Thursday, July 09, 2009

"We are drowning in information but starved for knowledge..."--John Naisbitt

"Good evening, thank you for calling--"

"Frankie playin' tonight?"

"Yes, sir, Frank is playing the--"

"ahright listen! I need a table for two in the showroom in 'bout twenty minutes--we're gonna eat early before the show. And I want a nice table, don't bullshit me! Close to the stage, but not too close!"

"Sir, I'll be happy to take your reservation for two, but--"

"Just put it down--this is Carmine." Click.

As I stare at the handset, one of our hostesses asks, "What was that all about?"

"That, apparently, was a reservation for two for 'Carmine' in about twenty the 'showroom'."


"Yes, in the 'showroom'. And make sure he gets a table close to the stage, but not too close."

"What stage?"

"The guy on the phone asked if Frank was playing tonight, and when I said that he was the guy directed me to make sure he got a nice able in the showroom close to the stage--he wants to eat early, you know, before the show."

"What show?"

"I don't know. Maybe Frank used to be in a band or something. I tried to explain to the guy how our entertainment was set up here, but he was all talking and no listening. Hold a table in the bar room for him and we'll see what happens."

The restaurant's current entertainment is a pianist who has one of those machines that provides extra orchestration for a huge number of songs. The machine allows one musician to sound like a band. He also sings. He plays four or five nights a week, and while he is located in our small bar and lounge room, his music is played thoughout the restaurant on our sound system during his sets. He's been with us for about three years, and does a very good job. He doesn't drink [many lounge musicians are huge drunks] and he constantly updates his set lists [most lounge musicians find thirty songs they like and play them ad nauseum for the rest of their lives--usually in the same order each night]. However, he plays alone, and is set up on our carpeted lounge floor. There is no "stage" and no real "show".

Approximately thirty minutes after Carmine's call, the man himself arrived--along with a companion best described as his "moll". Here was the woman keeping Estee Lauder and Frederick's of Hollywood in business.

"I'm Carmine, you got me a table in the showroom to see Frankie."

"We're all set for you, sir, but if I may, I should probably take a moment and describe our entertainment to you--"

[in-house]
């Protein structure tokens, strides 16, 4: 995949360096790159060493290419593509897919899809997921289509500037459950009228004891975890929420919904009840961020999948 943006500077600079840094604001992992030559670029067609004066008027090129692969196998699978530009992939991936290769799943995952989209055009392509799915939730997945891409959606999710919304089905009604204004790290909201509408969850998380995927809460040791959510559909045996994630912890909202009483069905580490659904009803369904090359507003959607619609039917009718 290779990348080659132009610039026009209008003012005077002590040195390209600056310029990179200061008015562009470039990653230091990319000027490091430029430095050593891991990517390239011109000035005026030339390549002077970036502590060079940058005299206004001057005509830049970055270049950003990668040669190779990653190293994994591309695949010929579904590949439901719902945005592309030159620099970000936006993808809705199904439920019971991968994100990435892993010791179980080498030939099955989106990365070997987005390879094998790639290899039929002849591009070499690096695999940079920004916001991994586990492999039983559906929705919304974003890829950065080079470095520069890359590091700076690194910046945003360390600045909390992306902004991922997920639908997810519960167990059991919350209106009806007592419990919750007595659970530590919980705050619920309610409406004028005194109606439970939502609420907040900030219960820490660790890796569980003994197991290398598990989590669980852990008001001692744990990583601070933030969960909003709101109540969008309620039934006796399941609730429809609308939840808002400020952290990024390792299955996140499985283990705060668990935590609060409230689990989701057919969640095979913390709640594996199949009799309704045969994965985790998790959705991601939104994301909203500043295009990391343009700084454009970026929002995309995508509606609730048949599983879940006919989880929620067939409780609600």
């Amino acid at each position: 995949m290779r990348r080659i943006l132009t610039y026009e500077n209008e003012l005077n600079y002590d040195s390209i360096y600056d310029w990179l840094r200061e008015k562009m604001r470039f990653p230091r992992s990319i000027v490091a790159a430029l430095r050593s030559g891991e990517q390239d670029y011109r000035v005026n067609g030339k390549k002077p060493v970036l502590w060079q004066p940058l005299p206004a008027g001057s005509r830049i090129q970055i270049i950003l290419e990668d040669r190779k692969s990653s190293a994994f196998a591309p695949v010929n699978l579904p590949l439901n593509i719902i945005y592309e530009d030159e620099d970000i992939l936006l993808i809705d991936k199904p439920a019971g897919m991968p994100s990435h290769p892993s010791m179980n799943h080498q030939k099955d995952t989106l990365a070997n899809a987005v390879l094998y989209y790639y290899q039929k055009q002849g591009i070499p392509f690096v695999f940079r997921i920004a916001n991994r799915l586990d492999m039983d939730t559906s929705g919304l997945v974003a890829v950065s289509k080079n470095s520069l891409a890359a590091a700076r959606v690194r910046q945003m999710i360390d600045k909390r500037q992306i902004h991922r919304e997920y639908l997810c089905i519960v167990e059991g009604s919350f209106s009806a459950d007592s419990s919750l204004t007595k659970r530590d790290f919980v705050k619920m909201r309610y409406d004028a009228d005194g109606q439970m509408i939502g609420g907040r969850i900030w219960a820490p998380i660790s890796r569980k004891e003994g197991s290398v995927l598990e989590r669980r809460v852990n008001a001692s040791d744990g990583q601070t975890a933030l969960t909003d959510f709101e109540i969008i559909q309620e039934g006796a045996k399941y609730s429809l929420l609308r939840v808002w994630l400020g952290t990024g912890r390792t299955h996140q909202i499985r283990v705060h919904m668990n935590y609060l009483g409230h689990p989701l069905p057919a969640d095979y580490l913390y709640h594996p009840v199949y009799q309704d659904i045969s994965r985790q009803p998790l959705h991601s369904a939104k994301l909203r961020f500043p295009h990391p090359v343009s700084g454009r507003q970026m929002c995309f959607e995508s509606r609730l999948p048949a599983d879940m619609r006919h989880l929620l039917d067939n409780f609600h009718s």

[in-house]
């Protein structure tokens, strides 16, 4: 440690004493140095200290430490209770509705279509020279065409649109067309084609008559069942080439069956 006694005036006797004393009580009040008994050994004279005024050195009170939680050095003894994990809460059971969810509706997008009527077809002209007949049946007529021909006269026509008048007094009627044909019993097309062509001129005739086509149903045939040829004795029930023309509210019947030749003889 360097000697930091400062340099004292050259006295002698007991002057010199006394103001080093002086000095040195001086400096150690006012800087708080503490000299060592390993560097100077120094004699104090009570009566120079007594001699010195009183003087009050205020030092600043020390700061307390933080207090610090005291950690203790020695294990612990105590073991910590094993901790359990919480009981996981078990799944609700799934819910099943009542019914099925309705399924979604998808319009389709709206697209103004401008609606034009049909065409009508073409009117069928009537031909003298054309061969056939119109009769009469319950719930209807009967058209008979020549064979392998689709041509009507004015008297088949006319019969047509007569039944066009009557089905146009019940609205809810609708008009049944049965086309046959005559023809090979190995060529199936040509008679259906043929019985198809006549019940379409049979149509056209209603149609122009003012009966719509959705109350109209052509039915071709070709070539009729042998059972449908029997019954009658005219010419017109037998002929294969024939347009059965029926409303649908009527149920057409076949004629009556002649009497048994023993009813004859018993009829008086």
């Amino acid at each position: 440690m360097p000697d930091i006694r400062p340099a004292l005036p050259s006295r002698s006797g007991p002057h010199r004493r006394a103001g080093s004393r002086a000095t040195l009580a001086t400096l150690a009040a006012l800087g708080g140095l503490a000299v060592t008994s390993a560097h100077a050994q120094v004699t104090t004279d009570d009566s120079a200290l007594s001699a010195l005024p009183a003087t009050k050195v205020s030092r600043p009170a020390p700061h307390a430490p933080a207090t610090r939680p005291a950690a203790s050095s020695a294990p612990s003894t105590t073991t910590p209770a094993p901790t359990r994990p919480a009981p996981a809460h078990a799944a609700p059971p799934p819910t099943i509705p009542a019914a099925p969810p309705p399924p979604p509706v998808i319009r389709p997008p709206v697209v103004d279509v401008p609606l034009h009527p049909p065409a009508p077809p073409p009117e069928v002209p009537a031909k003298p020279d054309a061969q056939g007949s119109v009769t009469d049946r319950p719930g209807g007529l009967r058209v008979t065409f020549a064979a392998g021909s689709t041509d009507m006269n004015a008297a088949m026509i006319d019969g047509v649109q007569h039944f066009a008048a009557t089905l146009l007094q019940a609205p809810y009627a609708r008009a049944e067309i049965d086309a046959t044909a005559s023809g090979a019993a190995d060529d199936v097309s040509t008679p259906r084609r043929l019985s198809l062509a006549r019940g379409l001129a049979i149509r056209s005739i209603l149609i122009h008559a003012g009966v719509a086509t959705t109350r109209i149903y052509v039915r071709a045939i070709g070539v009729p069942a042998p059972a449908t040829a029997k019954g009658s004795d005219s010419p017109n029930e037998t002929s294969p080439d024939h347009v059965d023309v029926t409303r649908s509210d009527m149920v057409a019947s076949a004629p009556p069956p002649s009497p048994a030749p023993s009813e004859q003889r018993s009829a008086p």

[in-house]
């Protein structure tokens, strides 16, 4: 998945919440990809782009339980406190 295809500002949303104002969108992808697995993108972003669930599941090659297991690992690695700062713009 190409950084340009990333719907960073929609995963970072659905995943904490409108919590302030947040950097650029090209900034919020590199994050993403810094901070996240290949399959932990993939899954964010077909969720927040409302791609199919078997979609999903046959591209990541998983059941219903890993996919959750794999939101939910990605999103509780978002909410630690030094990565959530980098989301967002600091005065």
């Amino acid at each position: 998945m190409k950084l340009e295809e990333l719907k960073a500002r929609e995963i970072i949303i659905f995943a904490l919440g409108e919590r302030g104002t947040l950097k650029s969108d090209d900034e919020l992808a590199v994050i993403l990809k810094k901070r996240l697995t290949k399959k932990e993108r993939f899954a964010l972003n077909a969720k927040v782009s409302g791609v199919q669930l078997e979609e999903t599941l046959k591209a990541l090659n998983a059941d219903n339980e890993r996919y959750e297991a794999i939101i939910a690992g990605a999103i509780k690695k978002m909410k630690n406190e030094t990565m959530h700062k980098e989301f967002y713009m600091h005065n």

"No grease!"


"I said no grease. No grease the first time. If you treat me right this time I'll duke you when I come back, but no grease now--you need to impress me the first time--so there ain't no reason for you to 'explain' nothin'. Got it?"

"Show Mr. Carmine to 602, please."

Thirty seconds later, "Ay pal! I said the showroom near the stage, not a kiddie table in Siberia!"

"Well, sir. We showed you to a table in our bar room near our piano. The piano Frank will start playing in about forty minutes. We'll certainly be happy to show you to any other unoccupied table in the restaurant--we were just trying to seat you according to your request."

"No showroom?"

"No sir."

"No stage?"

"No sir."

"What kind of supper club you people trying to run here?"

"Actually, we're trying to run a steakhouse that offers live piano music a few nights a week in addition to a number of other amenities. We've been trying to do it nearly every night for the last fifteen years.

Sir, are you sure you have the right restaurant?"

"If you've got Frankie playin', I've got the right place--I just wasn't expectin' such a crazy set-up. Ahright, the 'bar room' it is."

Carmine and his lovely guest returned to their table in the bar and ordered quickly, probably not wanting the food to interfere with the 'show'. They were halfway through their meals when our musician arrived and began setting up for the evening.

While I didn't see it transpire, apparently Carmine hopped up and approached Frank as soon as he saw him. What I did see was Carmine and his "special lady" making a bee-line for the front door, doggie bags in hand, about five minutes afterward.

"Not staying for the show?" [I couldn't help myself]

"You got me! You really got me! All I can say is you got me! That's not Frankie Jacuzzi!!"

"You never gave a last name when you were asking on the phone, sir. I tried to stop you on the phone and I also tried to explain before you were sat--I didn't think you were in the right place."

"Whatever you say, hotshot. You got me, that's all. You got me."

"Sir, with all due respect--you called us."

Shaking his head in disgust, Carmine exited the building positive that I was revelling in my betrayal of his sacred trust.

"What was that guy's problem?" Frank asked, coming up behind me at the desk.

"He thought you were some guy named Frankie Jacuzzi."

"Seriously? That guy died like eight years ago."

"Well, thats not too bad. He outlived supper clubs by about thirty years."


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